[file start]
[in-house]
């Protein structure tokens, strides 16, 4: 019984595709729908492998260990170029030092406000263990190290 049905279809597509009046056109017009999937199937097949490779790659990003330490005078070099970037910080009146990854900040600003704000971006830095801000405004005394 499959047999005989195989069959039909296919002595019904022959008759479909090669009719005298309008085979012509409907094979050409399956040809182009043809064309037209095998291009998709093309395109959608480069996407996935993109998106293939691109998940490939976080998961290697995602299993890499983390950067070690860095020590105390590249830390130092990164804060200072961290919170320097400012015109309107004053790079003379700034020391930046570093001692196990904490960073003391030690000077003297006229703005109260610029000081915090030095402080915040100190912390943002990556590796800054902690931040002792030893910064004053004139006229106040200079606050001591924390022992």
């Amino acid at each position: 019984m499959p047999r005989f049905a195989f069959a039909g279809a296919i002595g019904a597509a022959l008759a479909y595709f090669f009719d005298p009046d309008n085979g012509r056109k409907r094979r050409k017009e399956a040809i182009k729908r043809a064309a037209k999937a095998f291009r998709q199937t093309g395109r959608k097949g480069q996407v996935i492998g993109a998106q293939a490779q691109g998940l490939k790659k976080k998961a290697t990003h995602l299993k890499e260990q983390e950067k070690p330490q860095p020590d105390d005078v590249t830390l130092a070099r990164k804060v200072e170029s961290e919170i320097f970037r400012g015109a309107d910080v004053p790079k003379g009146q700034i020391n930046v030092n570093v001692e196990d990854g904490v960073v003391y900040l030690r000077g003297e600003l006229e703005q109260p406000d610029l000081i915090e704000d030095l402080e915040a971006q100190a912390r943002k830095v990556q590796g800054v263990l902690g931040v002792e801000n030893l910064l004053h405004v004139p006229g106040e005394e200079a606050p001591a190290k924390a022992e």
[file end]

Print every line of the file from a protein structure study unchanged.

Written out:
[in-house]
């Protein structure tokens, strides 16, 4: 019984595709729908492998260990170029030092406000263990190290 049905279809597509009046056109017009999937199937097949490779790659990003330490005078070099970037910080009146990854900040600003704000971006830095801000405004005394 499959047999005989195989069959039909296919002595019904022959008759479909090669009719005298309008085979012509409907094979050409399956040809182009043809064309037209095998291009998709093309395109959608480069996407996935993109998106293939691109998940490939976080998961290697995602299993890499983390950067070690860095020590105390590249830390130092990164804060200072961290919170320097400012015109309107004053790079003379700034020391930046570093001692196990904490960073003391030690000077003297006229703005109260610029000081915090030095402080915040100190912390943002990556590796800054902690931040002792030893910064004053004139006229106040200079606050001591924390022992």
């Amino acid at each position: 019984m499959p047999r005989f049905a195989f069959a039909g279809a296919i002595g019904a597509a022959l008759a479909y595709f090669f009719d005298p009046d309008n085979g012509r056109k409907r094979r050409k017009e399956a040809i182009k729908r043809a064309a037209k999937a095998f291009r998709q199937t093309g395109r959608k097949g480069q996407v996935i492998g993109a998106q293939a490779q691109g998940l490939k790659k976080k998961a290697t990003h995602l299993k890499e260990q983390e950067k070690p330490q860095p020590d105390d005078v590249t830390l130092a070099r990164k804060v200072e170029s961290e919170i320097f970037r400012g015109a309107d910080v004053p790079k003379g009146q700034i020391n930046v030092n570093v001692e196990d990854g904490v960073v003391y900040l030690r000077g003297e600003l006229e703005q109260p406000d610029l000081i915090e704000d030095l402080e915040a971006q100190a912390r943002k830095v990556q590796g800054v263990l902690g931040v002792e801000n030893l910064l004053h405004v004139p006229g106040e005394e200079a606050p001591a190290k924390a022992e």